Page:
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Who will benefit from antidepressants in the acute treatment of bipolar depression? A reanalysis of the STEP-BD study by Sachs et al. 2007, using Q-learning.

Wu F, Laber EB, Lipkovich IA, Severus E - Int J Bipolar Disord (2015)

Bottom Line: There is substantial uncertainty regarding the efficacy of antidepressants in the treatment of bipolar disorders.Using data from the acute depression randomized care (RAD) pathway of the Systematic Treatment Enhancement Program for Bipolar Disorder (STEP-BD) study, we estimate an optimal dynamic treatment regime via Q-learning.The estimated optimal treatment regime presents some evidence that patients in the RAD pathway of STEP-BD who experienced a (hypo)manic episode before the depressive episode may do better to forgo adding an antidepressant to a mandatory mood stabilizer.

View Article: PubMed Central - PubMed

Affiliation: Department of Statistics, North Carolina State University, 2311 Stinson Drive, Raleigh, 27695 USA.

ABSTRACT

Background: There is substantial uncertainty regarding the efficacy of antidepressants in the treatment of bipolar disorders.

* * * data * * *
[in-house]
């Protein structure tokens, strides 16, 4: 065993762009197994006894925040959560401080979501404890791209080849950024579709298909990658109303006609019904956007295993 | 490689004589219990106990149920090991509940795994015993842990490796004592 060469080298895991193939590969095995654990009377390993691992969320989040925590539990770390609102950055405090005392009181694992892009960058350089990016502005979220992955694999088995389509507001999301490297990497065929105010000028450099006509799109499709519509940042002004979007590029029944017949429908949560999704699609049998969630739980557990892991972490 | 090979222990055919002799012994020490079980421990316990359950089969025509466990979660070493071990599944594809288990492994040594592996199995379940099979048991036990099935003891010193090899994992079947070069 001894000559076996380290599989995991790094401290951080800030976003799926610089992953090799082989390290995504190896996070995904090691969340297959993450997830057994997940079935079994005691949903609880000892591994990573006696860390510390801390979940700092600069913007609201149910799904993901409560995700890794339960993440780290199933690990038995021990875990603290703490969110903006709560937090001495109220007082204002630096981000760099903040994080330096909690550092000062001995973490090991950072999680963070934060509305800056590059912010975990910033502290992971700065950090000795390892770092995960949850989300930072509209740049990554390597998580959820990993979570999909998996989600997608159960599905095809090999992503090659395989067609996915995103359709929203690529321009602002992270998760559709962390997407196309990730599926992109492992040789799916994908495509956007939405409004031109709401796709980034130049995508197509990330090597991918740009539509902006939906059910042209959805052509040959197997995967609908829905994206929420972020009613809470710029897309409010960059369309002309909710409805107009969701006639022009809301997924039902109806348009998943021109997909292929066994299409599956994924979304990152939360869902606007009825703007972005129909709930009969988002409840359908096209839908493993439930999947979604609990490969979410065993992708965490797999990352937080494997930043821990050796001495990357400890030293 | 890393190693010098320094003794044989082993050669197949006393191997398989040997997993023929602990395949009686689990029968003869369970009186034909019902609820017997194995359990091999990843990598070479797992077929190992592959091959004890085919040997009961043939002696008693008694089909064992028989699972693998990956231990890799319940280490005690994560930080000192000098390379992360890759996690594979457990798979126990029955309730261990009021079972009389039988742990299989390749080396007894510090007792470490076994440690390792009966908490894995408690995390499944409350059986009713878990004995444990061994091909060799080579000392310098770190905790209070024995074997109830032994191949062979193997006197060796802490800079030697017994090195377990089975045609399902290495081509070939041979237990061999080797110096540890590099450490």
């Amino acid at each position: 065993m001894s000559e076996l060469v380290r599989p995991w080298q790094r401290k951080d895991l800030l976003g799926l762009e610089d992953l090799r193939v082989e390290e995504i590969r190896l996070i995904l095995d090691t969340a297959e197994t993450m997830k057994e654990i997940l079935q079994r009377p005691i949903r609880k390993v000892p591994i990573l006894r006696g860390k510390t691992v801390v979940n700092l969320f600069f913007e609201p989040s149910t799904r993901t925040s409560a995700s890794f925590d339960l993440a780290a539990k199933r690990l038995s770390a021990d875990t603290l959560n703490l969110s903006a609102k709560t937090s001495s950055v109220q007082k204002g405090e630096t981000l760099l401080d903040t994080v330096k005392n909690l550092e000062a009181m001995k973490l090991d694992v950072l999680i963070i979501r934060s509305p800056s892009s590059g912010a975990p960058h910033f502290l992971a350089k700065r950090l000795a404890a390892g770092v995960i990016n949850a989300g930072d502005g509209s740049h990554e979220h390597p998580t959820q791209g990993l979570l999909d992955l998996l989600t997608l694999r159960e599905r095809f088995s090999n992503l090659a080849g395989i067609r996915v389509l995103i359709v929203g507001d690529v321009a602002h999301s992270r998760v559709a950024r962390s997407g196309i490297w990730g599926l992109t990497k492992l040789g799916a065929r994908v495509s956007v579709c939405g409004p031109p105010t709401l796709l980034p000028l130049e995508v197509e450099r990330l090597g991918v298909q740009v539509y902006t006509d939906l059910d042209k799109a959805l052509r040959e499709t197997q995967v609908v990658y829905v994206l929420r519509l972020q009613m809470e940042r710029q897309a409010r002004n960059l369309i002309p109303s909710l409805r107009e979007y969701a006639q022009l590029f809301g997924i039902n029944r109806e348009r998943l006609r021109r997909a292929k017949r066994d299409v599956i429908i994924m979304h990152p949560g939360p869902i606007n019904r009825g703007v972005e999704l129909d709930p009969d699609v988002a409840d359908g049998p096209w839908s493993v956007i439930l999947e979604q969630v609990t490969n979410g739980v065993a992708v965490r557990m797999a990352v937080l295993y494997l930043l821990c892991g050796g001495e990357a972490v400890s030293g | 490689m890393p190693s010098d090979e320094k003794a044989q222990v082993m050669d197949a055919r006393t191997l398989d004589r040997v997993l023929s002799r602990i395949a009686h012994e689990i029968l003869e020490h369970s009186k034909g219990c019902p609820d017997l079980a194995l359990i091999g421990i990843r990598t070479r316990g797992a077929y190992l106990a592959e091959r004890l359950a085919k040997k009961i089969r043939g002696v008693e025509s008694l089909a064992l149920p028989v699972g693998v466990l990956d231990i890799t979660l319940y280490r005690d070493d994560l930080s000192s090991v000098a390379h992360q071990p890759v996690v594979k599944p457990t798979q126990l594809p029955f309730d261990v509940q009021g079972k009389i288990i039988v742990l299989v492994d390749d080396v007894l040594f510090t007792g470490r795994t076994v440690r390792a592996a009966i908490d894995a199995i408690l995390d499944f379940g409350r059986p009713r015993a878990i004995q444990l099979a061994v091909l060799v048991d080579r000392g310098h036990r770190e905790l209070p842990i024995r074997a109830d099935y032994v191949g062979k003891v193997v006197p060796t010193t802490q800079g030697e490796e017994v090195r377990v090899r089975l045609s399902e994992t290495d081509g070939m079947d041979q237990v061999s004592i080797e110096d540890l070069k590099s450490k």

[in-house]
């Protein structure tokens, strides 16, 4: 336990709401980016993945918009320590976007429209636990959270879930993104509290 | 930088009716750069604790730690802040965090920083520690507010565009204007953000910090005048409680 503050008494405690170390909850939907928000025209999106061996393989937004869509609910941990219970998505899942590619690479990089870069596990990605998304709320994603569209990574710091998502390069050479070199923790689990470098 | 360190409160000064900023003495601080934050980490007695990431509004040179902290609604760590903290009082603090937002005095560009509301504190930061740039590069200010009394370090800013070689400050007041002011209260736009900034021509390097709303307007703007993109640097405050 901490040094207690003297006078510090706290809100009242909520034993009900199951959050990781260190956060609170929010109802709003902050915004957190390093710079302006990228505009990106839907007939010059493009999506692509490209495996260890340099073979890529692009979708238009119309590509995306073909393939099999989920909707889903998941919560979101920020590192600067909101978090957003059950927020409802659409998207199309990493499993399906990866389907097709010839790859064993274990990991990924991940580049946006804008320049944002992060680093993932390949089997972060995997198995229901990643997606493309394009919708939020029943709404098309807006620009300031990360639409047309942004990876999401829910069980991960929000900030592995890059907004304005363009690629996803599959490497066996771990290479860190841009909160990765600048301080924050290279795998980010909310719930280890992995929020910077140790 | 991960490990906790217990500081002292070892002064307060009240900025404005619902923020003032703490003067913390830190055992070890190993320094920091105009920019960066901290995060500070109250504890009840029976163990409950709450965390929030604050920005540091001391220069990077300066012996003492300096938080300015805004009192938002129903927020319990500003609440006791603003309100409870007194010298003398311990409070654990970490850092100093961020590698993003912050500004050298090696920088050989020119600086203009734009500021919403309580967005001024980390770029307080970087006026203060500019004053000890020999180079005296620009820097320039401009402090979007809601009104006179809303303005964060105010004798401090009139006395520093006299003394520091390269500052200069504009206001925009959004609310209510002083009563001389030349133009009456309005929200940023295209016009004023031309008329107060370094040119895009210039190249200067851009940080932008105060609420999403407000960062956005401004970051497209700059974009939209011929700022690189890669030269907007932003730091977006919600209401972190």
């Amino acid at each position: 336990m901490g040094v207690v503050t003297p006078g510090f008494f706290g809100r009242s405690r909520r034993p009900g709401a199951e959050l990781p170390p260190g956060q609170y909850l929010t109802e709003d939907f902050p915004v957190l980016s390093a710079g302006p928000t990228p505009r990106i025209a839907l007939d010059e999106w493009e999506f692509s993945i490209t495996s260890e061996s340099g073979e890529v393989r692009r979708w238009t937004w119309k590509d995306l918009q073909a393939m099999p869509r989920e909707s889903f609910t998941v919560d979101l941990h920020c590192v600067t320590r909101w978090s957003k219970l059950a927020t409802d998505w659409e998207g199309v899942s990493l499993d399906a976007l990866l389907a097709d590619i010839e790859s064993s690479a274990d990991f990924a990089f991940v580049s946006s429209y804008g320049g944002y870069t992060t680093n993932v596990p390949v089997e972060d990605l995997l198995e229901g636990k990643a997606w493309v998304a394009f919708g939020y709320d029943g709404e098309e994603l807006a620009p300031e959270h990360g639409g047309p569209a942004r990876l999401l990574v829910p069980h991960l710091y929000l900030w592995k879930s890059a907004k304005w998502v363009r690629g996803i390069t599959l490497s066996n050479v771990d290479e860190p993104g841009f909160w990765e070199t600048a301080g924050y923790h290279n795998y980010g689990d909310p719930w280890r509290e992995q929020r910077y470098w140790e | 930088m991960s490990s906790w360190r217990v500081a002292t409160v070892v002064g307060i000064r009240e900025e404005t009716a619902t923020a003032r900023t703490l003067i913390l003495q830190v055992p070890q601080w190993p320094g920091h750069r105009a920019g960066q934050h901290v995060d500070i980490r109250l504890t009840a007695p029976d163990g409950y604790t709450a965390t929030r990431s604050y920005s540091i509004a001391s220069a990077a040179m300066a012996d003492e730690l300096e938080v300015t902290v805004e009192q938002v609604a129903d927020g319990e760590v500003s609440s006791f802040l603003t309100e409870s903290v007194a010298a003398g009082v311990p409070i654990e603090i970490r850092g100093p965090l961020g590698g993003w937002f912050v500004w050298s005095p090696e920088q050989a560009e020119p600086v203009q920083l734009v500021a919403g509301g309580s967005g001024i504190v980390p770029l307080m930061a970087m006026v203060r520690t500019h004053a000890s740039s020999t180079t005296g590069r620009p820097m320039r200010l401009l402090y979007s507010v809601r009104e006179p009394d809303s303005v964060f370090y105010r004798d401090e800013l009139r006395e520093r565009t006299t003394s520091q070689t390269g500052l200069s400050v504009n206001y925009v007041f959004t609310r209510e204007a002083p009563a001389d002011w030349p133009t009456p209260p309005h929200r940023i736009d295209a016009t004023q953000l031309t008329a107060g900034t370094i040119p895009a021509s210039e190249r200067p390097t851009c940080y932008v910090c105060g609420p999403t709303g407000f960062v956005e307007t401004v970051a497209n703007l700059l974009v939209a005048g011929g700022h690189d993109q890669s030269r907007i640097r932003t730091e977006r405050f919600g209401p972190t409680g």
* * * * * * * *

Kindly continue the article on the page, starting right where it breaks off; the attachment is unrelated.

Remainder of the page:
Methods: Traditional randomized controlled trials and statistical methods are not designed to discover if, when, and to whom an intervention should be applied; thus, other methodological approaches are needed that allow for the practice of personalized, evidence-based medicine with patients with bipolar depression.

Results: Dynamic treatment regimes operationalize clinical decision-making as a sequence of decision rules, one per stage of clinical intervention, that map patient information to a recommended treatment. Using data from the acute depression randomized care (RAD) pathway of the Systematic Treatment Enhancement Program for Bipolar Disorder (STEP-BD) study, we estimate an optimal dynamic treatment regime via Q-learning.

Conclusions: The estimated optimal treatment regime presents some evidence that patients in the RAD pathway of STEP-BD who experienced a (hypo)manic episode before the depressive episode may do better to forgo adding an antidepressant to a mandatory mood stabilizer.

No MeSH data available.


Related in: MedlinePlus

Estimated optimal first-stage decision rule. Note that subjects with (hypo)manic episodes immediately preceding the current major depressive episode are recommended to receive placebo.
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Fig5: Estimated optimal first-stage decision rule. Note that subjects with (hypo)manic episodes immediately preceding the current major depressive episode are recommended to receive placebo.